- The versatility in function—the designed function of a fireplace grate can make a big difference in ease of use. You can find steel fireplace grates with taller legs, making it easier to light a fire with kindling beneath and allowing ample room for the ash to build up. You can also find a steel fireplace grate in various shapes and layouts that can offer additional benefits—for example, a self-feeding grate.
What Grates You Should Avoid Using In A Fireplace
When considering which grate is best for you, here are a few important factors to consider. You may want to avoid:
- Light weight grates—these have a short lifespan
- Steel grates with welding on the bottom, flat edge of the bars—these types of grates deteriorate faster at the joints
- Grates with bars that are too thin—this leads to faster deterioration
- Steel grates with a cheap or thin coating—again, faster deterioration
- Short grates—these are acceptable if you only plan on using the fireplace occasionally for short periods of time, but if you use your fireplace regularly, this creates a challenge with ash buildup, requiring you to clean out the ash regularly
Can You Use A Fireplace Grate Outside?
Fireplace grates can be used outside the same as they’re used inside. Heavy-duty steel grates are generally resistant to the outside elements and are weather-resistant, making them perfect for outdoor use.
If you like to sit or camp around a fire pit, then using a fireplace grate can improve the success of your outdoor fire. Just as you would use a grate indoors to improve airflow, doing the same outside means you could spend less time getting your fire to light.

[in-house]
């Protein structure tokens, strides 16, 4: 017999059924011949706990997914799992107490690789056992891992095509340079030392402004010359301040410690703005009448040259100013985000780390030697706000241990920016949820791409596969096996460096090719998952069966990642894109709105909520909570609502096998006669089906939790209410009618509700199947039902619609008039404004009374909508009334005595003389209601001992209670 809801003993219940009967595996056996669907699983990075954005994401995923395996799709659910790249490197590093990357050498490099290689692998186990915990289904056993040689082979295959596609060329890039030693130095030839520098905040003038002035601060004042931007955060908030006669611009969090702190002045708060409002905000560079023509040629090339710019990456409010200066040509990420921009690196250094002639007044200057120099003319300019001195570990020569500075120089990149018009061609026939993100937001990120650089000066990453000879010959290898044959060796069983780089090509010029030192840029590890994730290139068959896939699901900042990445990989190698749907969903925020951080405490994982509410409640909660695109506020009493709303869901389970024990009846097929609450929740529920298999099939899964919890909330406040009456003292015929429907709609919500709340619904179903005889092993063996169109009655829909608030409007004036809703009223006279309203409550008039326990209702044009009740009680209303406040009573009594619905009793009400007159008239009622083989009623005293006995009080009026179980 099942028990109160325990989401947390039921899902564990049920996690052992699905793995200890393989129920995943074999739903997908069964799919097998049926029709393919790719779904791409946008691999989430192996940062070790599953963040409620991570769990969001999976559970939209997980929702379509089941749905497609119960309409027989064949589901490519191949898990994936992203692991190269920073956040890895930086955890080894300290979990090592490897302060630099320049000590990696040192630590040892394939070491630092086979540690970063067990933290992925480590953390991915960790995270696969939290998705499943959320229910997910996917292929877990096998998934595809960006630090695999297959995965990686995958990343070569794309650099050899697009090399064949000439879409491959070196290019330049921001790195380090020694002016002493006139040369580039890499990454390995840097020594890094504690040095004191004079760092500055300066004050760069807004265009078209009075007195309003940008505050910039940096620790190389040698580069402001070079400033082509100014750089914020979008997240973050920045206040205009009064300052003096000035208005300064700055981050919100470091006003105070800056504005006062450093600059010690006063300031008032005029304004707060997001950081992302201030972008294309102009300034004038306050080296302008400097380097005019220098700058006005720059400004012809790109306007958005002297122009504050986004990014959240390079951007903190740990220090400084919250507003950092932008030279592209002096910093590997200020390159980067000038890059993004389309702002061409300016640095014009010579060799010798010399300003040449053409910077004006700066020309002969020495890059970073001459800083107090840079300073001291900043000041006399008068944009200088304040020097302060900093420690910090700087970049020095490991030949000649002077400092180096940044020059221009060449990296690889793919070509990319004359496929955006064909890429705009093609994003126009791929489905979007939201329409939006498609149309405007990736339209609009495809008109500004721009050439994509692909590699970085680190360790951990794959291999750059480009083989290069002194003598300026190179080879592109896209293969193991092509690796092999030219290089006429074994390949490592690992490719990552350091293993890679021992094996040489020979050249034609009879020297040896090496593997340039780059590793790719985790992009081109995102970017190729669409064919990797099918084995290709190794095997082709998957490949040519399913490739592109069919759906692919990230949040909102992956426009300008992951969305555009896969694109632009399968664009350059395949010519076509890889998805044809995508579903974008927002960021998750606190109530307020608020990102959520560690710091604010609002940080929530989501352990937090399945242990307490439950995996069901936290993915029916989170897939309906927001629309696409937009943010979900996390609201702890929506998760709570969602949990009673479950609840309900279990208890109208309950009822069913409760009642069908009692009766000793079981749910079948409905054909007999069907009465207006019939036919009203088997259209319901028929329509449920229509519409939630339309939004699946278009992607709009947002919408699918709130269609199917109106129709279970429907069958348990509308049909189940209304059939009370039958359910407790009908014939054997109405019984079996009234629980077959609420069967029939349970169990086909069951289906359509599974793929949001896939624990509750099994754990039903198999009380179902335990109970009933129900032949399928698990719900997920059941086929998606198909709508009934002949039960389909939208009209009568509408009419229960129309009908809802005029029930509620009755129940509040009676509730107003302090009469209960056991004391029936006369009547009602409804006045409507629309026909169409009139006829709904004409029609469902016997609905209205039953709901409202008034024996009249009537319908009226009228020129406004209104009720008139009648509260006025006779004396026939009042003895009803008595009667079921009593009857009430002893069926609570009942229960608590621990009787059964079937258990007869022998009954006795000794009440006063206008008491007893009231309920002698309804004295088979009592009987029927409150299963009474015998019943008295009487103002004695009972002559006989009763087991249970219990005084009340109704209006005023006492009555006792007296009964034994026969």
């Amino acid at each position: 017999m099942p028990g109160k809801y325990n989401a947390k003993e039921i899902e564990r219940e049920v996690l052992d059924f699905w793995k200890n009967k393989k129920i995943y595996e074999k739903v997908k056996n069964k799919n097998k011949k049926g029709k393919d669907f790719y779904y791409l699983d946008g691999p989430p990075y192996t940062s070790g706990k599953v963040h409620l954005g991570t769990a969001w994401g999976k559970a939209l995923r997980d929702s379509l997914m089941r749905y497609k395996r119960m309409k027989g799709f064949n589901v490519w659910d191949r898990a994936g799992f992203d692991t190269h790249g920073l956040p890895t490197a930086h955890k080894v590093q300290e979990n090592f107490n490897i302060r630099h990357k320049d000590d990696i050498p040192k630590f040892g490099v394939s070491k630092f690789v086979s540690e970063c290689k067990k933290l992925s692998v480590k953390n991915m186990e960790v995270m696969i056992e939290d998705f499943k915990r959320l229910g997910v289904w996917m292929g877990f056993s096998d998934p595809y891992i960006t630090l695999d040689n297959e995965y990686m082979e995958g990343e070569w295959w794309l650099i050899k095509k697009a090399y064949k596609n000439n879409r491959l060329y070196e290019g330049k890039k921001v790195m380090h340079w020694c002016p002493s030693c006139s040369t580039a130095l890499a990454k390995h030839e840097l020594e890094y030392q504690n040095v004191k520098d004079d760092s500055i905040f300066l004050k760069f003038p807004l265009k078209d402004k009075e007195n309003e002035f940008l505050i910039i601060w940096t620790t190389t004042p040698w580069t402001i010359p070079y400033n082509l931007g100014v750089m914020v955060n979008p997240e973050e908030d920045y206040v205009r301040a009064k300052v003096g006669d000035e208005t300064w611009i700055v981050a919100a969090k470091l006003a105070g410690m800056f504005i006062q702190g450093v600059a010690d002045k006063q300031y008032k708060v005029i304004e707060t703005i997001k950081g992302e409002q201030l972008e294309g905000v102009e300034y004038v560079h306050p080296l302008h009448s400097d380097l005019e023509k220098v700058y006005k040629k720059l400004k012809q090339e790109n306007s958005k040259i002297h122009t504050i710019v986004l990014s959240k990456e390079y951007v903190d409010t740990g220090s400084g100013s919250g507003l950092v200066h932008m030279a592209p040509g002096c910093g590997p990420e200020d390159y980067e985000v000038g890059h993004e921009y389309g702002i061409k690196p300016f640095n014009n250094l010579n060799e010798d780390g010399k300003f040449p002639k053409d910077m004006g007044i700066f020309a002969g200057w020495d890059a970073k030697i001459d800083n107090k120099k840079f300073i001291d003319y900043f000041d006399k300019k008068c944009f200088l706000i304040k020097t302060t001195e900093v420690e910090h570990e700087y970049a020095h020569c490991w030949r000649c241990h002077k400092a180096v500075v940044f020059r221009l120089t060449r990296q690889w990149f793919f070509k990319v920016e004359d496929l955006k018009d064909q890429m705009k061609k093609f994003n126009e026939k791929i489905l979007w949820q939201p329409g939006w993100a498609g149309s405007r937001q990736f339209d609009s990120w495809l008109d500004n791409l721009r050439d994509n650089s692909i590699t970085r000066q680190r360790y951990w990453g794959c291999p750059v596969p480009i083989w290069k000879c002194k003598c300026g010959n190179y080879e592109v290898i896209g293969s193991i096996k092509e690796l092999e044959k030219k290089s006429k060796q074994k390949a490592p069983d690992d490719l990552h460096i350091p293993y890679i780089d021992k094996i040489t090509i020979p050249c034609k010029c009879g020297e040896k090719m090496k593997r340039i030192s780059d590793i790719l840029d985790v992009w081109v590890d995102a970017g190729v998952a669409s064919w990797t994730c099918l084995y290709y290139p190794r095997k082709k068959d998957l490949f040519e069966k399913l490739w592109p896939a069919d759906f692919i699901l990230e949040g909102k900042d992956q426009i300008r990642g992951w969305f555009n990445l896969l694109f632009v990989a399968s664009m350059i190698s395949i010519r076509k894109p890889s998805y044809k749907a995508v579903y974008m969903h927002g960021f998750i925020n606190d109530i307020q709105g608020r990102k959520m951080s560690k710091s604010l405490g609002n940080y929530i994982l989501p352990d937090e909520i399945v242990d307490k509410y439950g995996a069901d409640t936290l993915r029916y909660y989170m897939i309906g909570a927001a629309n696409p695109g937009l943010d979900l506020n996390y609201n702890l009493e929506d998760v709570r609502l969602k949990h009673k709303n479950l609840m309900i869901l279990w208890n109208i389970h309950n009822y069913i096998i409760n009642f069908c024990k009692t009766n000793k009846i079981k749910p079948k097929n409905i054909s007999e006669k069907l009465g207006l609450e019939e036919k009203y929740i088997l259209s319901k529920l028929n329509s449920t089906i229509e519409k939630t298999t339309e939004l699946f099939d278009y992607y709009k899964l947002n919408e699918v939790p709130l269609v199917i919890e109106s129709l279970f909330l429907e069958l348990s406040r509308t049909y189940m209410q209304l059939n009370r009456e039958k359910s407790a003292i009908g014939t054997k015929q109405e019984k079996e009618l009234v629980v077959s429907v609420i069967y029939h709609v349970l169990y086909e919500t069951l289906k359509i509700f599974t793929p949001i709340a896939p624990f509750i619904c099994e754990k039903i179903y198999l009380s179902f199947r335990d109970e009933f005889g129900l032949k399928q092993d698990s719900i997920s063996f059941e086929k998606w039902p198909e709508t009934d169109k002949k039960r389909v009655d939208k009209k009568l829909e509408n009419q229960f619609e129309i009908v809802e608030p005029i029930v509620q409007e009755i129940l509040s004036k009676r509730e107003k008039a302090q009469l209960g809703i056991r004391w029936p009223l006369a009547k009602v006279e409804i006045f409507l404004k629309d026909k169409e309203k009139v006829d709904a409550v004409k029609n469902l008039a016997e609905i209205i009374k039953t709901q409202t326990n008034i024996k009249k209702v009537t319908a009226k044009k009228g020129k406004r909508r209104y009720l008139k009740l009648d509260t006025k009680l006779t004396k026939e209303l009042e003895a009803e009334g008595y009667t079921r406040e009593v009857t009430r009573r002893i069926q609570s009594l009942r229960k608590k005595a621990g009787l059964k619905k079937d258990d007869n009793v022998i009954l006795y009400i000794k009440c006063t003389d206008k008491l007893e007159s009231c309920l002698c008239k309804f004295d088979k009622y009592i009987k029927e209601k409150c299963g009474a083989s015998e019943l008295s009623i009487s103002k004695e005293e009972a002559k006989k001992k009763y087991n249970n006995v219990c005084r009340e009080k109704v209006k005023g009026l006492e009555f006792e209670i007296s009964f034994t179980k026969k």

A heavy-duty steel grate is ideal for both indoor and outdoor use because they are generally coated to be weather resistant. On the other hand, cast iron is typically not recommended for outdoor use because exposure to moisture and air can cause the element to rust.
Another consideration on fireplace grates for indoor and outdoor use is portability. Although the heavier grates are far more durable and less prone to deterioration, they are less portable.
While it’s probably not impossible to move a heavy grate from your indoors to your outdoors, it might not always be realistic. Especially if you decide to take one camping, a lighter fireplace grate is preferable.
How To Choose The Correct Size Grate For Your Fireplace
A grate for your fireplace should have three inches of clearance on all sides. This is for safety reasons, as a grate that’s too small could cause embers to fly out of the fireplace. Furthermore, a proper size grate also maximizes airflow and optimizes its use.
The most common recommendation is that you have three inches of clearance on all sides. Measuring and selecting the correct size is important to optimize air flow to your fire and protect your home from damage. If the grate is too small, then you run the risk of having the smoke not properly exit through the chimney.
However, if the grate is too big, then you run the risk of causing damage to the materials surrounding your fireplace. So, be sure to take measurements before you shop to ensure that you select a grate that is a good fit.